3. Redemonstrated, status post L3-4 discectomy, L3-4 metallic artificial disc and left-sided posterior instrumented metallic spinal fusion.
    4. Redemonstrated, grade 1 retrolisthesis L2-3.
    5. Redemonstrated, mild L2-3 spondylosis with nonenhancing mild disc bulging with mild thecal sac flattening and mild lateral recess spinal stenosis.
    6. Otherwise no significant interval change.

    Thank you for the opportunity to participate in the care of this patient.

    jayd10033
    Participant
    Post count: 73

    UPDATE: reply from surgeon’s PA on similar query, this makes more sense to me now, but would still be good to hear your thoughts based on MRI and proposed plan.

    UPDATE from surgeon’s office:

    This procedure (Minimally invasive laminectomy) is basically almost the same as the first lower back surgery you had–the Microdiscectomy. It just differs in that we do not remove an extruded disc fragment. We just remove the little portion of the bone that is pinching the nerve. So it is actually a smaller procedure than the Microdiscectomy and you do not have as many postop restrictions. It is outpatient so you will go home the same day. Just no BLT for 2 weeks after surgery then get you into PT. But you can do the elliptical, bike, walk on the treadmill 2 weeks after surgery. You can lift your daughter but I would be careful in the first several days/week after surgery and use proper lifting techniques:)

    We would only remove something at the time of the procedure. If it is just a broad-based disc bulge we don’t remove that because we would have to cut a hole in the disc and that could cause more disc material coming out after surgery and having to go back in. When we get down there and if we see any extruded material we will remove that and if there is already a hole in the disc we will interrogate that but we try really hard not to create our own hole in the annulus.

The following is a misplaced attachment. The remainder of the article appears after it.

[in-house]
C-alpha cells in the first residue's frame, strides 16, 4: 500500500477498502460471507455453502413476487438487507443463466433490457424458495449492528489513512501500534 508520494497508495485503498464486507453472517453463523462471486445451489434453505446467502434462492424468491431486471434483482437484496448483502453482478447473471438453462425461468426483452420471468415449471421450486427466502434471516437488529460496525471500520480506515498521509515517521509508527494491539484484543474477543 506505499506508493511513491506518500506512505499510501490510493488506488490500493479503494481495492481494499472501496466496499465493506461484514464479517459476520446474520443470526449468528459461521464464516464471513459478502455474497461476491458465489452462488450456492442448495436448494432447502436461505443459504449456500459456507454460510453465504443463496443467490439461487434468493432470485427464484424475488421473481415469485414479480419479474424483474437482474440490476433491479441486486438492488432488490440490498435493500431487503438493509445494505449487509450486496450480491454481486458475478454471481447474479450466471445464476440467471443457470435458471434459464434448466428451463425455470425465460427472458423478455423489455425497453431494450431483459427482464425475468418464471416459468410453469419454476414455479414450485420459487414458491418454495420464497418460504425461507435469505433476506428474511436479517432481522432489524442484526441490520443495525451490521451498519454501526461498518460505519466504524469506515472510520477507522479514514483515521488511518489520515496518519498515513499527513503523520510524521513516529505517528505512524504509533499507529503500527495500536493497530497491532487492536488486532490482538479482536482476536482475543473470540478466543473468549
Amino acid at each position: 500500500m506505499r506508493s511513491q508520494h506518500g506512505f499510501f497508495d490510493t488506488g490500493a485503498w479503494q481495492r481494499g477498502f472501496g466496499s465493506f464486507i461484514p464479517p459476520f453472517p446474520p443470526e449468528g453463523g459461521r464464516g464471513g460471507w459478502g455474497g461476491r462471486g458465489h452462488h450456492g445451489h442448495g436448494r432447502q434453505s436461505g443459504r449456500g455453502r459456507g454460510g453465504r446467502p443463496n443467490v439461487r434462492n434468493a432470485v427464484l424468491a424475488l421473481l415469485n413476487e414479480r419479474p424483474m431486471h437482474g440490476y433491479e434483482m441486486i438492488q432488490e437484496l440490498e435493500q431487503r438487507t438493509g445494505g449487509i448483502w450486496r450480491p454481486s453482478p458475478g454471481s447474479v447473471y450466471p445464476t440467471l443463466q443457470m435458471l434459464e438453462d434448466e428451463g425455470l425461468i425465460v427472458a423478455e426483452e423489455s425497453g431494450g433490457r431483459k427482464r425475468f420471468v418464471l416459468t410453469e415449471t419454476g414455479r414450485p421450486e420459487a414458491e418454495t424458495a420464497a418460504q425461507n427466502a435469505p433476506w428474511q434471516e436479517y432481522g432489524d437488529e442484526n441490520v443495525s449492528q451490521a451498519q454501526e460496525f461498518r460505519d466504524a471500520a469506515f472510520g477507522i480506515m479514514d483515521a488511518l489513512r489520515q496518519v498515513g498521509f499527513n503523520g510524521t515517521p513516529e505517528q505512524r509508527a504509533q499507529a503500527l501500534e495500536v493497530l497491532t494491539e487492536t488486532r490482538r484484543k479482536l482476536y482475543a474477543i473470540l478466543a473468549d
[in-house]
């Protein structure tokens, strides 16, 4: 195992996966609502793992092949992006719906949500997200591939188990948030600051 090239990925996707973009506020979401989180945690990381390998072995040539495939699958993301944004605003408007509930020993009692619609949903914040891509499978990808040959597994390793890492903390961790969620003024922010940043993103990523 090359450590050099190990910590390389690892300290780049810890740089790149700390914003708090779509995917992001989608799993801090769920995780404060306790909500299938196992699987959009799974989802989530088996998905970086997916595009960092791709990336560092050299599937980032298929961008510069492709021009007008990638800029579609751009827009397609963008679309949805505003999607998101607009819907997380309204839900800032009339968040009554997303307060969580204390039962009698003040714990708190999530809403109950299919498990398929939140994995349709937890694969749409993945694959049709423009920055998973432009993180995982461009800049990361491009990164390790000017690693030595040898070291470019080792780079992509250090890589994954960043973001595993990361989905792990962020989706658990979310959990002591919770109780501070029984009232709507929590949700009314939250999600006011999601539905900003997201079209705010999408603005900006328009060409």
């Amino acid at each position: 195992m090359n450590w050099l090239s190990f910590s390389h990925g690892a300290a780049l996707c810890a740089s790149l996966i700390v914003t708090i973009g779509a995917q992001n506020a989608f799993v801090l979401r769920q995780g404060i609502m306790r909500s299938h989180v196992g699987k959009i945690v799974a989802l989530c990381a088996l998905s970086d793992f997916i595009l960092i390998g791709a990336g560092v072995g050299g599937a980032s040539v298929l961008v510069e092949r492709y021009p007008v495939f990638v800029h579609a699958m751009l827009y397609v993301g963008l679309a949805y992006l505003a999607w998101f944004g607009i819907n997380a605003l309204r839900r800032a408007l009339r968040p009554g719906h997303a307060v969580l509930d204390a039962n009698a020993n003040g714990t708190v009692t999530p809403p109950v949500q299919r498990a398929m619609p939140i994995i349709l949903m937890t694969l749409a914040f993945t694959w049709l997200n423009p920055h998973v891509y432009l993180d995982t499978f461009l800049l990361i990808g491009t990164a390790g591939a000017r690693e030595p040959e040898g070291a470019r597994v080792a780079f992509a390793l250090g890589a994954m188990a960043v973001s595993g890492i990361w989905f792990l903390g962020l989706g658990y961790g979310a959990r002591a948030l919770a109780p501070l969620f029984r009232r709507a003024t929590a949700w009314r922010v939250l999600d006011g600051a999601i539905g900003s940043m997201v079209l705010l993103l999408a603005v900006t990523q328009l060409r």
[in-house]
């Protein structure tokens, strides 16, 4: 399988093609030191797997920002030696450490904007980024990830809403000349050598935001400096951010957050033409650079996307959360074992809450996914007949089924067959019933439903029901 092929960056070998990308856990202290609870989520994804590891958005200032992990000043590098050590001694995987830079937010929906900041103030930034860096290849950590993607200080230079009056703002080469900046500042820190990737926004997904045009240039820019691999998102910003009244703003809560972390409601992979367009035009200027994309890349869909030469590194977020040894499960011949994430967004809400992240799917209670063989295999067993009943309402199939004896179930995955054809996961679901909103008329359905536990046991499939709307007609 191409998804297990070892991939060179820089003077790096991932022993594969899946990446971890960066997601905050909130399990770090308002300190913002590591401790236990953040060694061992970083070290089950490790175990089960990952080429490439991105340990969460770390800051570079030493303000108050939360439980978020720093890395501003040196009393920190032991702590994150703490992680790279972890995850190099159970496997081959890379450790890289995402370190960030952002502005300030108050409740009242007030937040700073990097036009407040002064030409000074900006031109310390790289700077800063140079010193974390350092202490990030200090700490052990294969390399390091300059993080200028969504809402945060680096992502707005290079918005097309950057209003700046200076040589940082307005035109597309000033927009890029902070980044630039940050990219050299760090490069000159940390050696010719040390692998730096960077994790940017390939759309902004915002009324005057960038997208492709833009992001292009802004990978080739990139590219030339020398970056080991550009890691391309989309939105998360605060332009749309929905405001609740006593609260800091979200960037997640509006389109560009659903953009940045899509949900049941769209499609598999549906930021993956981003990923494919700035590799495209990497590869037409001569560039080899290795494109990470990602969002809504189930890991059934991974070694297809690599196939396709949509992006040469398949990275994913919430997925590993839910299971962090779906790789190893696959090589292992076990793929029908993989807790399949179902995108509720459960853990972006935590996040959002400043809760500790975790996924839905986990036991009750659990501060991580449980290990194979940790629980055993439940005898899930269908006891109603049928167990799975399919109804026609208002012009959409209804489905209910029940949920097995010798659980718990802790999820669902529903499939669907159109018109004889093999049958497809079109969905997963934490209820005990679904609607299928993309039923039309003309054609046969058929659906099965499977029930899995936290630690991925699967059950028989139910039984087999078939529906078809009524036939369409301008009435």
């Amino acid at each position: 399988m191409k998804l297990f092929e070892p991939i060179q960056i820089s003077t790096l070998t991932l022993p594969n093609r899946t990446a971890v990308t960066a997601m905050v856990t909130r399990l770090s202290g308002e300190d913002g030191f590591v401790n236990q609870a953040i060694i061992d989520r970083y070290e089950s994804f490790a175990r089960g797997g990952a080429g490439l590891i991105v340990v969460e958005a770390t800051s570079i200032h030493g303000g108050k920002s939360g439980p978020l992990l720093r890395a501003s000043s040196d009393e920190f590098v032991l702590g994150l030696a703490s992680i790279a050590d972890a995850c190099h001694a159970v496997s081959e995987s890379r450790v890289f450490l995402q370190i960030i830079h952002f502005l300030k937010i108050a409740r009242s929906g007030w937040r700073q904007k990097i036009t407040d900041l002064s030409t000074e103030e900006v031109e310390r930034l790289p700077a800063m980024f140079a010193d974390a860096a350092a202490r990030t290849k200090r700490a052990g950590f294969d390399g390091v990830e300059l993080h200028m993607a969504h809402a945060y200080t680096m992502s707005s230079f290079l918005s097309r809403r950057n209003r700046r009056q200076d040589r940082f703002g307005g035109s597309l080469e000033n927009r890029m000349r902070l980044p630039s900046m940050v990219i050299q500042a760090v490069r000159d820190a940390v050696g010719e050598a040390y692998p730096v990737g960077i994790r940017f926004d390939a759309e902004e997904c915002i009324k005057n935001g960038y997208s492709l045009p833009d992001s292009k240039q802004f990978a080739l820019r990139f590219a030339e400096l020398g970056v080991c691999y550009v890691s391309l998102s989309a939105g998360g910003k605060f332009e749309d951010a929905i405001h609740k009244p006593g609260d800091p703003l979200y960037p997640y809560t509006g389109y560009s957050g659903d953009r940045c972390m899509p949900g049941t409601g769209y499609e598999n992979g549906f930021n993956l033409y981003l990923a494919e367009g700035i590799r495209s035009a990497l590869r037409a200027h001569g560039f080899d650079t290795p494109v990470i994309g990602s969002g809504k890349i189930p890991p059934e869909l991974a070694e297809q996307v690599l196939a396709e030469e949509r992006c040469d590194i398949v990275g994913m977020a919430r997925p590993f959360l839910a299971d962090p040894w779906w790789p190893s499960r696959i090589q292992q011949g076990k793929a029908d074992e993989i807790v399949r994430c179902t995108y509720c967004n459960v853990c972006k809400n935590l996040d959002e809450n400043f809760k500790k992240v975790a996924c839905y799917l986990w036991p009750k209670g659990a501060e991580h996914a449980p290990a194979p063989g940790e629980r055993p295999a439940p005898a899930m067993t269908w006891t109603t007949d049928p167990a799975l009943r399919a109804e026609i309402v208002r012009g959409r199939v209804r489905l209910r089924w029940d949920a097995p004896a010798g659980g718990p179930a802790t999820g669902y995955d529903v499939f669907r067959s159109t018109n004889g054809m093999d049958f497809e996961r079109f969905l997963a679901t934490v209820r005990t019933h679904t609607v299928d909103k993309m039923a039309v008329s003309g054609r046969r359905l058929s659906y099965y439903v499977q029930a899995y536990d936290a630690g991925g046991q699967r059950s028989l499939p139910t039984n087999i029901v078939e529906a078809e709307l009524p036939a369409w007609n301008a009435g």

Donald Corenman, MD, DC
    Moderator
    Post count: 8652

    Quote “This procedure (Minimally invasive laminectomy) is basically almost the same as the first lower back surgery you had–the Microdiscectomy.” What procedure did you undergo initially?
    I am confused. The radiologist L3-L4: No disc bulging or herniation. No spinal canal or foraminal stenosis. Stable findings”. Then the radiologist says “Redemonstrated, status post L3-4 discectomy, L3-4 metallic artificial disc and left-sided posterior instrumented metallic spinal fusion”. Did you have a fusion at L3-4?
    The radiologist then says “mild/moderate size broad-based central leftward enhancing L5-S1 disc herniation.” According to the radiologist, you have a disc herniation that needs to be trimmed. The fact that the PA notes they are going to leave the disc alone makes no sense to me. If your problem is nerve compression, why leave a large compressive element? Also, there has to be a laminotomy on the side (or sides) of the compression. You don’t need a laminectomy (removing the entire lamina).

    Dr. Corenman

    PLEASE REMEMBER, THIS FORUM IS MEANT TO PROVIDE GENERAL INFORMATION ON SPINE ANATOMY, CONDITIONS AND TREATMENTS. TO GET AN ACCURATE DIAGNOSIS, YOU MUST VISIT A QUALIFIED PROFESSIONAL IN PERSON.
     
    Donald Corenman, MD, DC is a highly-regarded spine surgeon, considered an expert in the area of neck and back pain. Trained as both a Medical Doctor and Doctor of Chiropractic, Dr. Corenman earned academic appointments as Clinical Assistant Professor and Assistant Professor of Orthopaedic Surgery at the University of Colorado Health Sciences Center, and his research on spine surgery and rehabilitation has resulted in the publication of multiple peer-reviewed articles and two books.
    jayd10033
    Participant
    Post count: 73